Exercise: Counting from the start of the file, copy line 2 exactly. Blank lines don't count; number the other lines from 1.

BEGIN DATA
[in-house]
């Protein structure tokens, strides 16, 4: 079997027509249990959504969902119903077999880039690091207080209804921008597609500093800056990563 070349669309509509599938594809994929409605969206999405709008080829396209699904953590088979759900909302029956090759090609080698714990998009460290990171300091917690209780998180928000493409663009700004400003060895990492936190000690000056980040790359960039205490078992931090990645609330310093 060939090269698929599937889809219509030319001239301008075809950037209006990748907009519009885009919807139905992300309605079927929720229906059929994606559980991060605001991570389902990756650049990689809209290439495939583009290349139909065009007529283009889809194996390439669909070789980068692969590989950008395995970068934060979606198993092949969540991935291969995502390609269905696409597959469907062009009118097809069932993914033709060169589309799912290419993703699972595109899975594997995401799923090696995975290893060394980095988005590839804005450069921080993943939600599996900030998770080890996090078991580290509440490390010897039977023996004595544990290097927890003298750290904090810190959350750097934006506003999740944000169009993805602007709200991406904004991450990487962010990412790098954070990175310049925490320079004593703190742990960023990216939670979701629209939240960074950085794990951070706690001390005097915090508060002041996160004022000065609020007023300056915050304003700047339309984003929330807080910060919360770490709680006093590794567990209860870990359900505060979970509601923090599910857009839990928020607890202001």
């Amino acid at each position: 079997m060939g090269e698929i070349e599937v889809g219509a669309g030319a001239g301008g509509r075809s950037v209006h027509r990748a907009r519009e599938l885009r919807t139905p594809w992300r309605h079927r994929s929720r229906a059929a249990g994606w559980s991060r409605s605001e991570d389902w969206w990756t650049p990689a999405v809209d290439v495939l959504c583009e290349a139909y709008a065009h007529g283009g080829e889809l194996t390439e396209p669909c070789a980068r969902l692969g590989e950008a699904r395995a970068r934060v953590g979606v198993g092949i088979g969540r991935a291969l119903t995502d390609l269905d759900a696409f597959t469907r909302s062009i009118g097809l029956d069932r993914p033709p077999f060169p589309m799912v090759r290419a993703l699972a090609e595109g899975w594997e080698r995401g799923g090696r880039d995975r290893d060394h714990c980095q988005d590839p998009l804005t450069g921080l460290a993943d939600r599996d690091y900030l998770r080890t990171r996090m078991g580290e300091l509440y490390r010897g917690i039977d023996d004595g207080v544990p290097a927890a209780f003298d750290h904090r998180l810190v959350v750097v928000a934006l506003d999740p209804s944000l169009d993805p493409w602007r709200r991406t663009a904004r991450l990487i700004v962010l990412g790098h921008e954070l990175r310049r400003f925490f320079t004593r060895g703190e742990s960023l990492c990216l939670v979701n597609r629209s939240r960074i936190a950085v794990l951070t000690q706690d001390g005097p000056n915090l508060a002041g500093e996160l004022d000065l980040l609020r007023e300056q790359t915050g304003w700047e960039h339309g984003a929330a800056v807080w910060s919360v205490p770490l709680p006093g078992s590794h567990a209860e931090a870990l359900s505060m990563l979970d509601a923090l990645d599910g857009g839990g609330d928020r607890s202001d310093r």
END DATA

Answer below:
């Protein structure tokens, strides 16, 4: 079997027509249990959504969902119903077999880039690091207080209804921008597609500093800056990563 070349669309509509599938594809994929409605969206999405709008080829396209699904953590088979759900909302029956090759090609080698714990998009460290990171300091917690209780998180928000493409663009700004400003060895990492936190000690000056980040790359960039205490078992931090990645609330310093 060939090269698929599937889809219509030319001239301008075809950037209006990748907009519009885009919807139905992300309605079927929720229906059929994606559980991060605001991570389902990756650049990689809209290439495939583009290349139909065009007529283009889809194996390439669909070789980068692969590989950008395995970068934060979606198993092949969540991935291969995502390609269905696409597959469907062009009118097809069932993914033709060169589309799912290419993703699972595109899975594997995401799923090696995975290893060394980095988005590839804005450069921080993943939600599996900030998770080890996090078991580290509440490390010897039977023996004595544990290097927890003298750290904090810190959350750097934006506003999740944000169009993805602007709200991406904004991450990487962010990412790098954070990175310049925490320079004593703190742990960023990216939670979701629209939240960074950085794990951070706690001390005097915090508060002041996160004022000065609020007023300056915050304003700047339309984003929330807080910060919360770490709680006093590794567990209860870990359900505060979970509601923090599910857009839990928020607890202001």